The HillNovember 26, 2003 - If your children's college tuition has gone up this year, blame business. The administration and congressional Republicans are attacking higher education to avoid providing that sector more money, and business, which benefits from a strong educational system, isn't doing anything about it.

That may sound harsh, but hear me out. For companies, higher education contributes to innovation, technological pre-eminence and job and income growth - just what the U.S. economy and business need.

However, colleges and universities find themselves under assault after the steepest jump in tuition at public institutions in three decades. The College Board says the 14-percent increase over the previous year reflects the need by schools to make up for recession-caused state funding cuts and the long-term erosion of overall support.

All of this has left the public seething and looking for someone to blame.

The price increases couldn't come at a worse time. Congress is working to renew the Higher Education Act, which provides more than $60 billion in federal loans and grants to students. The deep federal deficits make boosting federal aid problematic, and that has made Hill Republicans and the White House even edgier about political fallout from this year's sticker shock as they head into next year's elections.

To deflect blame, the Republicans are taking the offensive. A House panel recently issued a report lambasting institutions for making higher education unaffordable, and Rep. Howard "Buck" McKeon (Calif.) has introduced legislation that would impose price controls by withholding federal money from schools that raise tuition and fees much faster than inflation. More ominously, the White House is weighing seriously mounting its own attack on public colleges and universities. The Chronicle of Higher Education reports that President Bush wants to blame them for the high costs and for not providing a quality education.

As Thomas M. Macon, chairman of Grantham University, one of the nation's largest online schools, put it, "The reauthorization of the Higher Ed Act is being politicized." That's the worst way to make policy and deal thoughtfully with higher education's needs and problems.

Who can end these games? Given their tight ties with the Republicans, business leaders are the only group that can tell the White House and its congressional allies to stop demagoguing the issue and develop serious solutions.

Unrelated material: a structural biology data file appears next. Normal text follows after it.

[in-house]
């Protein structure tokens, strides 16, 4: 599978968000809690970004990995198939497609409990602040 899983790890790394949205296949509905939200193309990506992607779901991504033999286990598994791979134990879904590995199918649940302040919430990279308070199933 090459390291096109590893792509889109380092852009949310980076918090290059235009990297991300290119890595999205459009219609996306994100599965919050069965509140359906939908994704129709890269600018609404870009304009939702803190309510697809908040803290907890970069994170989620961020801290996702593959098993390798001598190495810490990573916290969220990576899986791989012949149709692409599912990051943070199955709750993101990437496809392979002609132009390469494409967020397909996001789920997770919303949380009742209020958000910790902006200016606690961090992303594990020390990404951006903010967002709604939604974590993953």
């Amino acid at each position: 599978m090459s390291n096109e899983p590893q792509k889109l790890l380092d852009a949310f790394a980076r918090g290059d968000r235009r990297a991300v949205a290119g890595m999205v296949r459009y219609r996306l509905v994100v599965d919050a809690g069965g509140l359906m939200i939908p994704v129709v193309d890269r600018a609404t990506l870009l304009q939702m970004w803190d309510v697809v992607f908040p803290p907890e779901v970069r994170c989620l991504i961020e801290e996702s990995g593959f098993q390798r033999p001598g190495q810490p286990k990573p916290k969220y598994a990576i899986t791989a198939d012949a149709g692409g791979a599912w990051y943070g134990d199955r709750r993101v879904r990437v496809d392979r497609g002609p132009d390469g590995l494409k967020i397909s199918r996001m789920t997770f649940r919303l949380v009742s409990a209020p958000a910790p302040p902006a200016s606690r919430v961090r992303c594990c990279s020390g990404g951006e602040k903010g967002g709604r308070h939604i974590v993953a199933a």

Will they do that? It's questionable. Corporate America traditionally has defined its interests narrowly. "The attitude of business leaders is that [higher education] isn't our issue," an observer of the business-and-higher-education relationship told me.

That's a shortsighted view. "Whether you're talking about old economy, new economy or something in between, for decades we've depended on a consistent flow of educated people to move forward," said Jared Bernstein, senior economist at the Economic Policy Institute. "One of the great inputs into our economy is college-educated workers."

Bernstein said the data demonstrate that higher education contributes to business's well-being. Over the past 25 years, the share of college-educated workers has doubled from 15 to 30 percent. Their typical unemployment rate has been in the 1- to 2-percent range. "That shows how our economy absorbs these workers and how critical they are to our productivity and technological gain," he said.

Moreover, labor economists have found that workers generally get a 7-percent increase in income for each additional year of schooling they have beyond high school. "This obviously provides a huge boost to consumption and to growth," Bernstein said.

College and university presidents are partly to blame for the pickle they're in. "We come in contact with the business world on policy issues, but there's not an established linkage," said a university lobbyist. But it's the insular business outlook that's worse. Said an observer, "Business hasn't made the translation yet about the direct impact downstream that an administration attack on higher education could mean for it."

Washington's power constellation puts the responsibility on business to be the voice of reason.

"The pressure of the 'free-lunch bunch' to reduce the public commitment to higher education is destructive of helping people move ahead," warned John "Til" Hazel, a highly respected Virginia business leader who has led the fight to adequately fund his state's colleges and universities.

Until business leaders push for adequate resources, they will indeed share the blame for the higher-education mess.